Monday, January 6, 2014

flash fiction: Vita Fills the Birdless Air

Vita Fills the Birdless Air

©Mimi Wolske
All Rights Reserved

Vita lives in the house behind mine. I've never seen her. I don't know who she is.

"Vita. Oh, Vita."

I'm assuming she's a person because my neighbor calls out to her. His voice booms behind the barriers of the double brick walls, "Where are you, Vita?"

Between the noon mail and the night-shift workers, Vita fills the birdless air.

I have a notebook and I think I should keep it with me. I'm pretty eager to begin documenting each time the unseen Vita's name is called. But, my memory lacks what my enthusiasm boasts and I forget to keep count as I pick up my mail and read the return addresses.

I live a vicarious life on Wednesdays, at night, through thoughts on the covered patio and post-it notes on the door to the garage.

I write. I edit alone. I talk to Dog and say "hi" to my neighbors during the day. I pass small talk with passersby as I walk patrol around the circumference of my neighborhood at dusk—to keep in shape. Quickly. I eat lunch in a place of few words; it's called the park. I eat quickly. Have to be finished by the time Dog is finished with his business.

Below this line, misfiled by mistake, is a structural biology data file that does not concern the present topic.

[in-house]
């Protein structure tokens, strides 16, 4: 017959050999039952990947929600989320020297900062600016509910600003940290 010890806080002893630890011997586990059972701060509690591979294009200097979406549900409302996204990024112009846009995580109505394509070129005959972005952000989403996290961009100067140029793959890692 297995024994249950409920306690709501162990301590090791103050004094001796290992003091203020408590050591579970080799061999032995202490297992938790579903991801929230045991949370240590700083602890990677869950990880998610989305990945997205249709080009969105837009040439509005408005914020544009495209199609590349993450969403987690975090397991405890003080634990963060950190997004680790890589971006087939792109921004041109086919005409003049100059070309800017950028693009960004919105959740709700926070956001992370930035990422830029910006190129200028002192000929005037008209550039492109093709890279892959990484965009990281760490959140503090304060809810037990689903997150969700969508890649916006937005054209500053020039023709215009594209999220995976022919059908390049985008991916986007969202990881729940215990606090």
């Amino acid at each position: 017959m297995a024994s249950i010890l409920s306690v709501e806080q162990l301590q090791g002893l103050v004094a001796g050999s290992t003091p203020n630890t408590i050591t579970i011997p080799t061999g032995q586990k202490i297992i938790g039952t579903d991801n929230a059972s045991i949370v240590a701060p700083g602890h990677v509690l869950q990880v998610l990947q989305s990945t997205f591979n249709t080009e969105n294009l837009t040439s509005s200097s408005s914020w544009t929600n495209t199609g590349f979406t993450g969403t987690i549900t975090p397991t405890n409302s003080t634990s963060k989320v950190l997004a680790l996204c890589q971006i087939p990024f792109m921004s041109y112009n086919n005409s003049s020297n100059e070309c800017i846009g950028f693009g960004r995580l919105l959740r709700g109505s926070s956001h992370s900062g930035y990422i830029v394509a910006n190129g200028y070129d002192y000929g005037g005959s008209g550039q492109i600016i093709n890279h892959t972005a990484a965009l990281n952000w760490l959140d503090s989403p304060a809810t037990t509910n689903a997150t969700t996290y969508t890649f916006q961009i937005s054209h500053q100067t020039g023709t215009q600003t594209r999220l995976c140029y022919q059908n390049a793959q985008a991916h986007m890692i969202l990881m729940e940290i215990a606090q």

I live a vicarious life on Wednesdays, at night.

"Vita?" I hear through my neighbor's window. He seems to have lost what he'd found. He seems agitated, but it's hard to tell.

"Where is my Vita."

The power goes out. It's black. It isn't an earth-shattering problem until I hear a nervousness in my neighbor's voice. Maybe tears are falling. It's hard to tell.

Then, as the minutes turn to hours and the hours to dinner, my room is filled with flashing red. I don't wear a watch or shoes; even in shorts, there are still things to do. Dull things on Wednesdays. Like making jam on biscuits and staring out the window in my neighbor's direction.

I can't see much. It looks like they carry someone on a stretcher to the truck with the flashing red lights. I strain. Look harder. I can't see anything. I can't.

Which means I'll have to wait until I bump into tomorrow. And wait.

Wait for my neighbor to call, "Vita."